LONDON — Britain will start printing banknotes on plastic instead of cotton paper in 2016 given “overwhelmingly supportive” public backing for the switch, the Bank of England said Wednesday.

The change will start with the five-pound note, about $8.20, featuring Winston Churchill, followed about a year later with a 10-pound note featuring Jane Austen. Nearly 13,000 individuals gave feedback during a consultation, with 87 percent in favor of switch, 6 percent opposed and 7 percent neutral.

About 20 countries already use polymer for their currency, and the BOE said the new notes are more secure, longer-lasting and cheaper to produce. It also announced new procedures for selecting historical characters to appear on the currency after criticism that the selection of Churchill for the fiver meant no woman would be represented on any of the U.K.’s notes.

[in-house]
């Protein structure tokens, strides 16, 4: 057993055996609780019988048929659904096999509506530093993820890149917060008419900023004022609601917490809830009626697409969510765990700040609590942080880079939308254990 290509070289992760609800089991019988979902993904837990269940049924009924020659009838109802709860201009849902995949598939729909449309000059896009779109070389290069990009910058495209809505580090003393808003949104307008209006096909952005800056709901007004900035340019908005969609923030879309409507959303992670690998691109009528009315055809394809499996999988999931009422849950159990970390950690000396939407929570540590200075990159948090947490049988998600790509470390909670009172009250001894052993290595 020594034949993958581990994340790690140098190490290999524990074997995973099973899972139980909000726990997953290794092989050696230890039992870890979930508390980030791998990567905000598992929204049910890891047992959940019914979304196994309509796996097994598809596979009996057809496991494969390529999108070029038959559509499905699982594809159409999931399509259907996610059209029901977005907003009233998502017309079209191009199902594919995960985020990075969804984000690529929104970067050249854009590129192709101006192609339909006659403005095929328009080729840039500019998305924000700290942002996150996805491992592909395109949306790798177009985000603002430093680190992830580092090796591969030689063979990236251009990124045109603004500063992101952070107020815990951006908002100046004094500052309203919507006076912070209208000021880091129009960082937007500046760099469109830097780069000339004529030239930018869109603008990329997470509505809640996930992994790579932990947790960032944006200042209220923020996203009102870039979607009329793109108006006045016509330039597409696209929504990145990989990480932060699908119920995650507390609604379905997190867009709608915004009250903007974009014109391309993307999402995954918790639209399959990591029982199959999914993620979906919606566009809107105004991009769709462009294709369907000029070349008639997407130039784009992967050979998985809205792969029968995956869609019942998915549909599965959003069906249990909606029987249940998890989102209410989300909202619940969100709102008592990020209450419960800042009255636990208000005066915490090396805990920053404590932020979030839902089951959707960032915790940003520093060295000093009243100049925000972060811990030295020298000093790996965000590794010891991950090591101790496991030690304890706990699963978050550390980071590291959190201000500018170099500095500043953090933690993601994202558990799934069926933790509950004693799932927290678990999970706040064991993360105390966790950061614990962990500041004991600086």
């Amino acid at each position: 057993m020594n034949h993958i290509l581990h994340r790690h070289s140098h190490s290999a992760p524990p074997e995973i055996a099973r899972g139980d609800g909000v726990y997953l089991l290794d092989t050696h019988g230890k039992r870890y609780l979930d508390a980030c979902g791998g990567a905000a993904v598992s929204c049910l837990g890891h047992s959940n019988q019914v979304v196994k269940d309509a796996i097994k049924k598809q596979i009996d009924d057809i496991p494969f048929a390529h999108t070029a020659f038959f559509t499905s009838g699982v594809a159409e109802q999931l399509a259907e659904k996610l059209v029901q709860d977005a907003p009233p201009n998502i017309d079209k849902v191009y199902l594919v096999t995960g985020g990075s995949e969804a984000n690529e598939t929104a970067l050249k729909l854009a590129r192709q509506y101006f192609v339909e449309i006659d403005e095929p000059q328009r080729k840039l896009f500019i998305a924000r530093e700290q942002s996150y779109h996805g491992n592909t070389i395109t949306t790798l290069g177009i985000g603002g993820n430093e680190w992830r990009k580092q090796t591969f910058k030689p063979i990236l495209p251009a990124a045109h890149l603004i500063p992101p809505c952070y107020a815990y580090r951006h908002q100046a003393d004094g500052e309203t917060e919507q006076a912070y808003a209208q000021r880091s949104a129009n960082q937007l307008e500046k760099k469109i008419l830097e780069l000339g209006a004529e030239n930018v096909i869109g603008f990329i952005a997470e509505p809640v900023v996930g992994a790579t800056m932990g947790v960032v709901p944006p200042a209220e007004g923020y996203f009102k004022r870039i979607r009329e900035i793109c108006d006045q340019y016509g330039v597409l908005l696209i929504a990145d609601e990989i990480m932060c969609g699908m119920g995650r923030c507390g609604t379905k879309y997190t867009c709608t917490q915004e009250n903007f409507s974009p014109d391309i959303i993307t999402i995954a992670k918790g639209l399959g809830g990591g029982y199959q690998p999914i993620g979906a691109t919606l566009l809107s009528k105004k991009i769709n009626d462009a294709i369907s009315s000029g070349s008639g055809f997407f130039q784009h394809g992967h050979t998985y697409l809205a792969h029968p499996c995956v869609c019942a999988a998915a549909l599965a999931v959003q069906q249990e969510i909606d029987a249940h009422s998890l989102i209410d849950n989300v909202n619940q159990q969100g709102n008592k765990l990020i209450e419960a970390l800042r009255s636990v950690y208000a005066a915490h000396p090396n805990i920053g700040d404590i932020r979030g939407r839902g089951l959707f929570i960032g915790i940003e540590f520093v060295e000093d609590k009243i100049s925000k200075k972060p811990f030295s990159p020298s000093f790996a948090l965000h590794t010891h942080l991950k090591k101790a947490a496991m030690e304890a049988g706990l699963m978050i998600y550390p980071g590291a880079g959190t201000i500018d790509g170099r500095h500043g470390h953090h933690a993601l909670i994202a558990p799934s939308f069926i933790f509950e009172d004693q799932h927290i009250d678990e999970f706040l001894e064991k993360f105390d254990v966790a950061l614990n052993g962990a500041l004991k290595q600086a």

“Our polymer notes will combine the best of progress and tradition,” Governor Mark Carney said at a press conference announcing the change. “They will be more secure from counterfeiting and more resistant to damage while celebrating the history and tradition that is important both to the bank and the nation as a whole.”

The BOE favors the term “polymer,” saying that “plastic” is misleading. During its consultation, it said that people, prior to seeing examples, expected the new notes would be thick and difficult to fold.

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